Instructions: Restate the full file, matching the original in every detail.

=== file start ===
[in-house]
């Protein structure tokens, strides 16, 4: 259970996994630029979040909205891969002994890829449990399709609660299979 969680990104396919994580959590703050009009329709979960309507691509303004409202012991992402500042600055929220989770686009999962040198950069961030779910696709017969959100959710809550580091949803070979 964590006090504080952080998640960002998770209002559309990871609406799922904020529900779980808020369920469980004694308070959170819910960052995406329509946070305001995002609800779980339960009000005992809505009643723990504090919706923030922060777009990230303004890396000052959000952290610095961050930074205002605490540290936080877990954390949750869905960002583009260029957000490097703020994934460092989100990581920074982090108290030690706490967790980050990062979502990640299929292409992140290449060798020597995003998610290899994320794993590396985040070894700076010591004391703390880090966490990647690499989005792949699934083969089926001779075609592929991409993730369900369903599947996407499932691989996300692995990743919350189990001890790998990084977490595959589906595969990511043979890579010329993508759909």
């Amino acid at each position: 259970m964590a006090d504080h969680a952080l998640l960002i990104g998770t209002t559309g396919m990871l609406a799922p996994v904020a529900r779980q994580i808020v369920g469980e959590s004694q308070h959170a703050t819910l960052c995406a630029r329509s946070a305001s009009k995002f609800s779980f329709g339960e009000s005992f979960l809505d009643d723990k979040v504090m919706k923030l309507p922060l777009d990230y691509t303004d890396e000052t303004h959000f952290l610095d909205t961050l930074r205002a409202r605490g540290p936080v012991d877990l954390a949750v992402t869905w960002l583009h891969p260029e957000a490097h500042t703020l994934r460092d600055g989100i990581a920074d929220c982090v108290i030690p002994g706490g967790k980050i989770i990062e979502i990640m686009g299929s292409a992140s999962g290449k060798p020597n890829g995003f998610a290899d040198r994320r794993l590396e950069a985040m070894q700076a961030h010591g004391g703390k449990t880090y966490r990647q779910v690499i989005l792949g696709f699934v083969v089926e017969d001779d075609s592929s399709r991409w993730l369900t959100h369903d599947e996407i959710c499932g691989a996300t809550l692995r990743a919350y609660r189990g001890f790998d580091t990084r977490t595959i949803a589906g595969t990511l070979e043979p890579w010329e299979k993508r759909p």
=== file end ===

[in-house]
């Protein structure tokens, strides 16, 4: 259970996994630029979040909205891969002994890829449990399709609660299979 969680990104396919994580959590703050009009329709979960309507691509303004409202012991992402500042600055929220989770686009999962040198950069961030779910696709017969959100959710809550580091949803070979 964590006090504080952080998640960002998770209002559309990871609406799922904020529900779980808020369920469980004694308070959170819910960052995406329509946070305001995002609800779980339960009000005992809505009643723990504090919706923030922060777009990230303004890396000052959000952290610095961050930074205002605490540290936080877990954390949750869905960002583009260029957000490097703020994934460092989100990581920074982090108290030690706490967790980050990062979502990640299929292409992140290449060798020597995003998610290899994320794993590396985040070894700076010591004391703390880090966490990647690499989005792949699934083969089926001779075609592929991409993730369900369903599947996407499932691989996300692995990743919350189990001890790998990084977490595959589906595969990511043979890579010329993508759909």
């Amino acid at each position: 259970m964590a006090d504080h969680a952080l998640l960002i990104g998770t209002t559309g396919m990871l609406a799922p996994v904020a529900r779980q994580i808020v369920g469980e959590s004694q308070h959170a703050t819910l960052c995406a630029r329509s946070a305001s009009k995002f609800s779980f329709g339960e009000s005992f979960l809505d009643d723990k979040v504090m919706k923030l309507p922060l777009d990230y691509t303004d890396e000052t303004h959000f952290l610095d909205t961050l930074r205002a409202r605490g540290p936080v012991d877990l954390a949750v992402t869905w960002l583009h891969p260029e957000a490097h500042t703020l994934r460092d600055g989100i990581a920074d929220c982090v108290i030690p002994g706490g967790k980050i989770i990062e979502i990640m686009g299929s292409a992140s999962g290449k060798p020597n890829g995003f998610a290899d040198r994320r794993l590396e950069a985040m070894q700076a961030h010591g004391g703390k449990t880090y966490r990647q779910v690499i989005l792949g696709f699934v083969v089926e017969d001779d075609s592929s399709r991409w993730l369900t959100h369903d599947e996407i959710c499932g691989a996300t809550l692995r990743a919350y609660r189990g001890f790998d580091t990084r977490t595959i949803a589906g595969t990511l070979e043979p890579w010329e299979k993508r759909p």